Denver mayoral candidate Mike Johnston is a “fundraising machine”

Money isn’t everything in a Denver mayoral race, but it is money.

Mike Johnston speaks during a kickoff event for "Yes on Proposition 123," support for a ballot measure that would increase funding for affordable housing in Colorado. Sept. 13, 2022.

Mike Johnston speaks during a kickoff event for "Yes on Proposition 123," support for a ballot measure that would increase funding for affordable housing in Colorado. Sept. 13, 2022.

Kevin J. Beaty/Denverite
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Mike Johnston was in the mayor’s race for 34 days before filing his first campaign finance report, and yet he raised an eye-popping $185,657.

That’s about $5,500 a day, double the pace of fundraising of the next closest candidate, Kelly Brough. (This doesn’t count Fair Election disbursements or candidates giving to themselves.)

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Source: Denver Elections Division

“Johnston has always been a fundraising machine,” Eric Sondermann, a former political consultant, said. When Johnston ran for Colorado governor in 2018, he raised $8.3 million between his campaign and an independent committee that supported him. “The question is, you know, can he sustain that kind of pace?”

For his part, Johnston said there wasn’t a lot of planning for mayor, because he was busy with the successful Prop 123 campaign, for dedicating money affordable housing. He announced he was running for mayor a week after the Nov. 2022 election. “And so it was very fast to put together. I think it was more just activating a lot of grassroots supporters all over the city and state,” Johnston said.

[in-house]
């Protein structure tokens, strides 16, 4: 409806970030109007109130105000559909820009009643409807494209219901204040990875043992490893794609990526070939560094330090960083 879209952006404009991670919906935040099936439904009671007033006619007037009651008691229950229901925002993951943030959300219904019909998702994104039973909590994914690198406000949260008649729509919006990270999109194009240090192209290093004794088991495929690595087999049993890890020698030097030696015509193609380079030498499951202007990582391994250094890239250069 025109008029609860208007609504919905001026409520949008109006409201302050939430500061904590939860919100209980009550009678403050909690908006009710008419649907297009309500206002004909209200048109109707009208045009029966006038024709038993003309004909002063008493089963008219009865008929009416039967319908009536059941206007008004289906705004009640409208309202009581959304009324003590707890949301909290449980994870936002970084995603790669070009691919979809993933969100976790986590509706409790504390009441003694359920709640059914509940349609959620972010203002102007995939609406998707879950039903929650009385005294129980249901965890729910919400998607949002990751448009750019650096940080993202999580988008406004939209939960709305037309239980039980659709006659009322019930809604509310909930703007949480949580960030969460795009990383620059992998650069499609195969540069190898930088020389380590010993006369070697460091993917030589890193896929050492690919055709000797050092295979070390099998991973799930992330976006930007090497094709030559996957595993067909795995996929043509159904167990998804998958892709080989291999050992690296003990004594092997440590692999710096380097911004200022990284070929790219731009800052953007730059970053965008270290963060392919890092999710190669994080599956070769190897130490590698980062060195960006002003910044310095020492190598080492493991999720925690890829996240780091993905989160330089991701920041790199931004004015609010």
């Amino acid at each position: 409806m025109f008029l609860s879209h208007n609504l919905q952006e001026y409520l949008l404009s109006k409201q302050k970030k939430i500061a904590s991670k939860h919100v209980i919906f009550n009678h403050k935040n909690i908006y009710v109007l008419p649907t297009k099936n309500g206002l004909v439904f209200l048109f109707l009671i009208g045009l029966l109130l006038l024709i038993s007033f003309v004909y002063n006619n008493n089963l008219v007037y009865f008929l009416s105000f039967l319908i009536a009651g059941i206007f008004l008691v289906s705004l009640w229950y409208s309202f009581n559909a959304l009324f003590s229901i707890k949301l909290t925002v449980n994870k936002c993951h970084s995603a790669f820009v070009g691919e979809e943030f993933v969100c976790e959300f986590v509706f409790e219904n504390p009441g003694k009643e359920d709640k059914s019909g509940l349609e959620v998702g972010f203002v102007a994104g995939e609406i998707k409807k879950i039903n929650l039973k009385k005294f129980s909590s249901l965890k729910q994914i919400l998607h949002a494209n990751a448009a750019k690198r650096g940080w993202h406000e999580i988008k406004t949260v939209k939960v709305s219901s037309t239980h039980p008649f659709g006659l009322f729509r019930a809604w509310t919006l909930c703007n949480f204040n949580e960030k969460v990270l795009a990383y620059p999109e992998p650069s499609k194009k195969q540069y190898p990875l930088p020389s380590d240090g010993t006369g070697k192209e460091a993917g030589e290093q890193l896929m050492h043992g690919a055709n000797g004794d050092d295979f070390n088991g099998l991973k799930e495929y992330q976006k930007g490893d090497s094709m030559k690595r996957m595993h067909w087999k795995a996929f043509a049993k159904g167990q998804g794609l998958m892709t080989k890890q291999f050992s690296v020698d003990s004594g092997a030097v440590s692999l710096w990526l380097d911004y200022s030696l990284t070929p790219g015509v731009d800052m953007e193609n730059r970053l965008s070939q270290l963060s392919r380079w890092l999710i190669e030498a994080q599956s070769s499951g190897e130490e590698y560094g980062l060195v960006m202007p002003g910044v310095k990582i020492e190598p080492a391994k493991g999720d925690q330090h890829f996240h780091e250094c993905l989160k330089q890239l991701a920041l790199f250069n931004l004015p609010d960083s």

Johnston also pulls money from outside the city and state. Johnston raised the most from out-of-state donors of any mayoral candidate so far: $59,022, with $14,100 coming from New York, $9,650 from Massachusetts add $9,160 from California. Leslie Herod is just behind Johnston in out-of-state contributions, at $53,918.

One poll, paid for by Debbie Ortega’s campaign, put Herod, Lisa Calderón, Johnston and Chris Hansen on about the same level in voters’ eyes, a few percentage points behind Ortega — although no candidate had registered more than 16% in that poll.

Johnston said the out-of state-money is a reflection of the pessimism about Washington DC politics. “And the idea that like here’s a city with a real problem solver, who’s gonna be able to build broad bipartisan coalitions that take on really hard problems, and make us believe that we actually are still capable of solving these problems. I think that’s what people get excited about,” Johnston

Johnston’s biggest fundraising day was the last day covered by the campaign reports, Dec. 31, when he raised $34,705, more than double his next closest single day of fundraising. (Like most candidates, Johnston sent out a year-end appeal email to supporters.)

Will fundraising make the difference in a municipal election? Sondermann says history suggests it doesn’t. Mayors Federico Peña, Wellington Webb, and John Hickenlooper never dominated in terms of money, especially early on.

With a city election, “you’re closer to the voters,” Sondermann said. “It’s much more personal. It has more of a grassroots element to it.”

Also, the sums so far aren’t enough to change the dynamic of the race. “A couple hundred thousand dollars or even half a million dollars or whatever, that’s worthwhile money, but it’s not money that changes politics.”

Counting all contributions, including loans and Fair Election Fund money, the leaders are Andy Rougeot at $532,527 (though he loaned his campaign $500,000 of that money); Kelly Brough, is next with $497,250, and Leslie Herod with $370,255.

Johnston is fourth, but he has yet to report receiving his Fair Election Fund disbursement, which should come soon.

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